In the rescue of the Israeli hostages, minutes made the difference

When the four Israelis woke up in Gaza on Saturday, they had been held hostage by Hamas for 245 days. The buildings where they were held, two low-rise concrete apartment buildings, looked a lot like other nearby residences in a civilian neighborhood full of Palestinian families.

Within hours, the prisoners, three men and one woman, would be reunited with their families, the result of a risky and long-planned rescue operation in which the full might of the Israeli army would be used to devastating effect .

“I'm so emotional,” Israeli Noa Argamani, 26, told Israeli Prime Minister Benjamin Netanyahu by phone after his release. “It's been so long since I heard Hebrew.”

The rescue operation in Nuseirat involved hundreds of intelligence officers and two commando teams simultaneously raiding houses where the hostages were being held, the Israeli army said.

In one apartment, where the male hostages were imprisoned, a firefight broke out between Hamas soldiers and guards, according to military footage and video of the encounter released. Later, under a hail of gunfire, the truck in which three hostages and a wounded Israeli officer were being evacuated broke down and was surrounded by militants, Israeli officials said.

In an effort to give rescuers enough time and ample cover to return the prisoners to freedom, the military said, the air force began striking dozens of nearby targets. Many Palestinians only became aware of the fighting when they heard the bombs exploding.

Dozens of locals, including children, were killed during the rescue operation. Health authorities in Hamas-controlled territory put the number at more than 270. The Israeli military said the figure was less than 100. Neither the Israeli military nor Palestinian health officials provided a list of civilians and fighters killed in the raid.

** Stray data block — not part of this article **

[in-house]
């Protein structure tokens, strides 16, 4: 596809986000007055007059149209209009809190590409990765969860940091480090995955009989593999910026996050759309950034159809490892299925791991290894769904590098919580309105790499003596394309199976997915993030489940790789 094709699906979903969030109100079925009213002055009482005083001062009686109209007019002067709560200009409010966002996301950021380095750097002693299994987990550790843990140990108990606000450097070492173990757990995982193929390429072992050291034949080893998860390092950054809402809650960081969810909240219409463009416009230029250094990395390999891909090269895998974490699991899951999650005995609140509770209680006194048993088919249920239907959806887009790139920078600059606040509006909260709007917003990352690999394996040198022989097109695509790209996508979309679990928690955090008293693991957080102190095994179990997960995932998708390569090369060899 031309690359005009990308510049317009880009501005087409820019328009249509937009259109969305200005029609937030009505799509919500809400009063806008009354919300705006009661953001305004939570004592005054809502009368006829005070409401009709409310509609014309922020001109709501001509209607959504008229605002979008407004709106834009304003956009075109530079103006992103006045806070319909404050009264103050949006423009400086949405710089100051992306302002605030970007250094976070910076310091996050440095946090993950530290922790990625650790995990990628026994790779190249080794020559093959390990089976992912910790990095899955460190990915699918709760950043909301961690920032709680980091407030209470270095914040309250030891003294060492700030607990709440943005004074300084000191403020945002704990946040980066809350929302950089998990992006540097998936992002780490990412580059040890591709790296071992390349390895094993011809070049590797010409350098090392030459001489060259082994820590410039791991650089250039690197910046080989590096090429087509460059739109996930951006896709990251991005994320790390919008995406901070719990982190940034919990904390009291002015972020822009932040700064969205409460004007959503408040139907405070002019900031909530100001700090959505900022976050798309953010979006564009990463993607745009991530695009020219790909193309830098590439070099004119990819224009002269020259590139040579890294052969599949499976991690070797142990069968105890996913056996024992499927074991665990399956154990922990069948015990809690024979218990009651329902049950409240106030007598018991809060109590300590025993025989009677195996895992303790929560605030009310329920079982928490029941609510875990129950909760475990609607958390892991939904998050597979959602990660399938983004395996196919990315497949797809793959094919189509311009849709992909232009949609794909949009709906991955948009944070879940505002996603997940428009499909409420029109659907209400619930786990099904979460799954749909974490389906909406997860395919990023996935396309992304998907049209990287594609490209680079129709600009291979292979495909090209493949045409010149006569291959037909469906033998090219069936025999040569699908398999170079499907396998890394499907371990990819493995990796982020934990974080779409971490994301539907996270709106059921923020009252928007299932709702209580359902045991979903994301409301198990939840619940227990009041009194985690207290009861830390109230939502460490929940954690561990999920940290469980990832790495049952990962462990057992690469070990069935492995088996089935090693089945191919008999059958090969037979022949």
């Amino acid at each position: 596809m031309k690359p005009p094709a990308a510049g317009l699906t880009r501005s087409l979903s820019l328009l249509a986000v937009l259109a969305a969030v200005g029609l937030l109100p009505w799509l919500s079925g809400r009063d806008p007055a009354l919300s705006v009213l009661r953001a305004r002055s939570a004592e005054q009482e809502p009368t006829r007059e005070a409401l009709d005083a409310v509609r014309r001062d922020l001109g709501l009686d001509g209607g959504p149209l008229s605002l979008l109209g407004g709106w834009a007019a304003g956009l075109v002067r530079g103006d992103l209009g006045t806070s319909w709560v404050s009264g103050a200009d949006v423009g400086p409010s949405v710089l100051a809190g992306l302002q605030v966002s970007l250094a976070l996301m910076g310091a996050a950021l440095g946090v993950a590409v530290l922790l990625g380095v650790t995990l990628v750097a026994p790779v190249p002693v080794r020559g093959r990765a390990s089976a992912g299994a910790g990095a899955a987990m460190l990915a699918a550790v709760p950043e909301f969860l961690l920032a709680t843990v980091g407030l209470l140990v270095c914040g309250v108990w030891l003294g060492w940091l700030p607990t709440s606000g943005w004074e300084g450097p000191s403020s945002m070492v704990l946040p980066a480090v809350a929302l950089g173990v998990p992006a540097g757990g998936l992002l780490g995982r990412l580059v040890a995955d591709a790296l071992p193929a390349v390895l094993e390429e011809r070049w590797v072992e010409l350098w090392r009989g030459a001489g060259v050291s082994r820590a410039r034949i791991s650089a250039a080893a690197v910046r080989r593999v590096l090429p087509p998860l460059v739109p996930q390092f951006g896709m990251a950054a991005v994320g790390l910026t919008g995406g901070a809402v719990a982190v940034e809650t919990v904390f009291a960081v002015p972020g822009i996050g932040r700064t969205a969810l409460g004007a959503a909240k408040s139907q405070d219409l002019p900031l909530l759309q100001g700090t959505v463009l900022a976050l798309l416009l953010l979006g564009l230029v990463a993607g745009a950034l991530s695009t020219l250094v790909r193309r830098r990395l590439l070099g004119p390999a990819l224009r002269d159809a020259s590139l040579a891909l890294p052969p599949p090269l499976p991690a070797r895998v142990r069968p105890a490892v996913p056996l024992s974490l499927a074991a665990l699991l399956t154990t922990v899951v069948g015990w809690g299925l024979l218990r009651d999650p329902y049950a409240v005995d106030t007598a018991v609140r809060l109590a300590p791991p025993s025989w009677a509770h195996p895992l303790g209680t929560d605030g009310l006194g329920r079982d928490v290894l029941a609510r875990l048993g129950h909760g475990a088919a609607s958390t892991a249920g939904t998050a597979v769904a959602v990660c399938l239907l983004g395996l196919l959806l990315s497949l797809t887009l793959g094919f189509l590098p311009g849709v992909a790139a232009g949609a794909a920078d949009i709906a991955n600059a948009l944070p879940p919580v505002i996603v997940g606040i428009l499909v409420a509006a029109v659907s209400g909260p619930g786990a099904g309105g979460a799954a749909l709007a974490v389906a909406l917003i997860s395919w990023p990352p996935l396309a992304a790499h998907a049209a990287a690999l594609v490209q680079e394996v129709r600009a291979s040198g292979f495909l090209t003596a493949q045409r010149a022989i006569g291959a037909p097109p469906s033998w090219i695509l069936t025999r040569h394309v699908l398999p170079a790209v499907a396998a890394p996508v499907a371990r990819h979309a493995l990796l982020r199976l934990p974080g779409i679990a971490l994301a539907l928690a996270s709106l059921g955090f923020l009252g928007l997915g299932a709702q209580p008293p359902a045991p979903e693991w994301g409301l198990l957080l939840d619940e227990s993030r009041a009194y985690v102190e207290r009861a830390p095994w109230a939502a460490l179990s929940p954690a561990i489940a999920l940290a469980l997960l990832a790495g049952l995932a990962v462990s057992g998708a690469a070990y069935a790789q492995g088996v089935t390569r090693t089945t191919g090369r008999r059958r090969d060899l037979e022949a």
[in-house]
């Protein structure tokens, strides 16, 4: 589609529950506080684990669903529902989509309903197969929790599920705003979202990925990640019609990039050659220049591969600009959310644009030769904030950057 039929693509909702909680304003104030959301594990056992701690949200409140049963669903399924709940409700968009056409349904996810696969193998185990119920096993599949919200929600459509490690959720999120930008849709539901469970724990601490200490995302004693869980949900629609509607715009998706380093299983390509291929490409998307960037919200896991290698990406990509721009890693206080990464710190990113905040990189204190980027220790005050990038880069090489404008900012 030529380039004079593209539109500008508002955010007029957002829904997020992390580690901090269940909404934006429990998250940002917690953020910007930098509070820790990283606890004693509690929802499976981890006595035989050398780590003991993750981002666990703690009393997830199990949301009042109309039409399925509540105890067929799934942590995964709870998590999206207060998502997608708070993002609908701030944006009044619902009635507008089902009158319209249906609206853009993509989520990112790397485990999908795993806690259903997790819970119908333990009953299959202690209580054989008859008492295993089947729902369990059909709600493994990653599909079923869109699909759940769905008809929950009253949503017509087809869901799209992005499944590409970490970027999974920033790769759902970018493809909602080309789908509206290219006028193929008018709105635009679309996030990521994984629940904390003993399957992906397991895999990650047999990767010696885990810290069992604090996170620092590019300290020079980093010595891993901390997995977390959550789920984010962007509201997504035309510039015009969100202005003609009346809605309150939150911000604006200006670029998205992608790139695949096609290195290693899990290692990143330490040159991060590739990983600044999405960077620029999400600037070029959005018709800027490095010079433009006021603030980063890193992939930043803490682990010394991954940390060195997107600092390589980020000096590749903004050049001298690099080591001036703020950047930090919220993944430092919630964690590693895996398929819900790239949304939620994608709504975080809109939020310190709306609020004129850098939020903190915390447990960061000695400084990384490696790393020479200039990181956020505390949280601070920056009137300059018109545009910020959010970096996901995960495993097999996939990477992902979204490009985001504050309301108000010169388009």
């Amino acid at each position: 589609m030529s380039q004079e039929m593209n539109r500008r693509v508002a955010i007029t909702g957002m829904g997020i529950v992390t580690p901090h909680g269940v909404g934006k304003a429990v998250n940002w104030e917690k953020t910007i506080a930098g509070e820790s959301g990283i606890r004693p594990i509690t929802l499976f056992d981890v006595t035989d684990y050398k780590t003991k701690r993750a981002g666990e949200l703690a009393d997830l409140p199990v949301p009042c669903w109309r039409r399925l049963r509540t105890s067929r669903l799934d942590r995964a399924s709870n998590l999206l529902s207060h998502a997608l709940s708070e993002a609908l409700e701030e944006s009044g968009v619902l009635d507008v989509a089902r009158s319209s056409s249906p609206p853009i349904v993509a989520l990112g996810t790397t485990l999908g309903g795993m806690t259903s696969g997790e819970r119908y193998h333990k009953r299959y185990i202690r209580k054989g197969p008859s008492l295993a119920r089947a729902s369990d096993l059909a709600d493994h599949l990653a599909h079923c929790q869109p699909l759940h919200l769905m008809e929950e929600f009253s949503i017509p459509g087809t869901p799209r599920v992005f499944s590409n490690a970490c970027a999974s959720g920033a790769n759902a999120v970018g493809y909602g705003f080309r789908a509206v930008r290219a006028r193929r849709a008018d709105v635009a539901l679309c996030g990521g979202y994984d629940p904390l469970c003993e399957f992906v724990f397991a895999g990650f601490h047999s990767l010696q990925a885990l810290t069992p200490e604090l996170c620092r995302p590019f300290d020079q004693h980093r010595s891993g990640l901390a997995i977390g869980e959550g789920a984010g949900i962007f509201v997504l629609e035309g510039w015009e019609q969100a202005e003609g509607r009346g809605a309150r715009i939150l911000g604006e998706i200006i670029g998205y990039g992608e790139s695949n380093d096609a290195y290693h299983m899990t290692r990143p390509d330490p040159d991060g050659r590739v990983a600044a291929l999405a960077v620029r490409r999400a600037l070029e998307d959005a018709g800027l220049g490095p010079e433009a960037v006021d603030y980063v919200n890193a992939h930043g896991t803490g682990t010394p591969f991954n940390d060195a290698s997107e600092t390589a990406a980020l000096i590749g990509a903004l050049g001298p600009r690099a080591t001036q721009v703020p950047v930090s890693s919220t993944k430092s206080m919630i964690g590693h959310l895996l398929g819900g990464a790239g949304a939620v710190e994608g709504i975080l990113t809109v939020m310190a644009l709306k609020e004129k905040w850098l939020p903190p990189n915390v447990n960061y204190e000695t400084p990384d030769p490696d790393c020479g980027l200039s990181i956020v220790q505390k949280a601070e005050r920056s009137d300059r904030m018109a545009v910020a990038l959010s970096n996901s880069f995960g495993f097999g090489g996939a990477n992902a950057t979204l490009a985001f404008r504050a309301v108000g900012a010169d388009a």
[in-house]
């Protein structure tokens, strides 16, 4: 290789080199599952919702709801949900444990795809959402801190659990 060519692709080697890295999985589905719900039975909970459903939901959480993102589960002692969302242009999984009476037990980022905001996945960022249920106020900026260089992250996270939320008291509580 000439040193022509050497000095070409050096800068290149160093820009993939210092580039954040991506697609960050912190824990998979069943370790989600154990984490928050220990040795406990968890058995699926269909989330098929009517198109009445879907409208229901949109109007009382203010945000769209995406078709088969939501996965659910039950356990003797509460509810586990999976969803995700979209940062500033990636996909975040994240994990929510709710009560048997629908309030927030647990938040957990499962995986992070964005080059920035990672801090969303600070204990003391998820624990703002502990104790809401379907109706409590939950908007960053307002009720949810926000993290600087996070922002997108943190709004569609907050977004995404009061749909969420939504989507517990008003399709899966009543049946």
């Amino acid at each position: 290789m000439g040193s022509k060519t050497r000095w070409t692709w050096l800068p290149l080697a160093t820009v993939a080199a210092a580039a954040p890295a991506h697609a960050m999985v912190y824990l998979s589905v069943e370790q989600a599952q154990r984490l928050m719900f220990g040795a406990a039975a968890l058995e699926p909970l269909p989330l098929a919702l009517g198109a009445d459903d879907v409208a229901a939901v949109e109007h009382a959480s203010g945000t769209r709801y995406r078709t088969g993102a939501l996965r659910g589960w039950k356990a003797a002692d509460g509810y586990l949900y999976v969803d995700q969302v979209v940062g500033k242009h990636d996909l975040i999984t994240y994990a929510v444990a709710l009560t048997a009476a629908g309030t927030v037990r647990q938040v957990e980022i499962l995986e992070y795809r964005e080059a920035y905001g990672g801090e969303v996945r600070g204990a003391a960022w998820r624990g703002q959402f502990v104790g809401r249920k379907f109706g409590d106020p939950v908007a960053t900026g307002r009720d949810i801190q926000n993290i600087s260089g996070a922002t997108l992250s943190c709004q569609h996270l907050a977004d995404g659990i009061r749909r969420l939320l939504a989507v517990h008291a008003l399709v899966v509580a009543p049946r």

Weeks before the raid, Israeli intelligence officials identified two buildings, about 600 feet apart, where they believed the hostages were being held.

In May, Israeli intelligence officials established that Ms. Argamani — whose capture by militants at a music festival on October 7 was captured in a widely shared video — was being held in a family's apartment near the market in Nuseirat, according to Rear Admiral Daniel Hagari. The Israeli army's chief spokesman told reporters. Nearby, in another family's apartment were the three male hostages: Almog Meir Jan, 22, Andrey Kozlov, 27, and Shlomi Ziv, 41.

According to the Israeli army, the house where the men were held belonged to Abdallah Aljamal. Aljamal's death was confirmed on Sunday by the Gaza government's press office, which said he had worked for the Hamas-affiliated Palestine Now news agency.

“We decided to conduct the operation on both apartments because if we had chosen only one, the risk of terrorists killing hostages in the other would have been too high,” Admiral Hagari said.

In preparation for the mission, the military “built models of these houses to practice,” Admiral Hagari said, adding that coordination between the two teams had to be “as precise as a brain operation” to prevent a mistake in a group led to problems for the other.

On Saturday morning, as the sun neared its blazing midday zenith, Nuseirat residents left the warmth of their apartment buildings. Outside, they went to work, shopped at the market and visited family.

“It was so normal and the streets were full of life, people selling and buying things,” said Bayan Khaled abu Amr, 32, who had left home that morning to visit her uncle.

Fifty miles away, Israeli officers crowded into the Tel Aviv command room of the Shin Bet, Israel's security agency. “The tension in the air,” Admiral Hagari said, was “very, very high.”

There, around 11 a.m., General Herzi Halevi, the army's chief of staff, uttered the word “Go,” authorizing commandos from Israel's YAMAM counterterrorism unit to begin the raid.

The unit's soldiers started two vehicles that looked like local trucks, Israeli officials said, and headed for each of the buildings where the hostages were being held.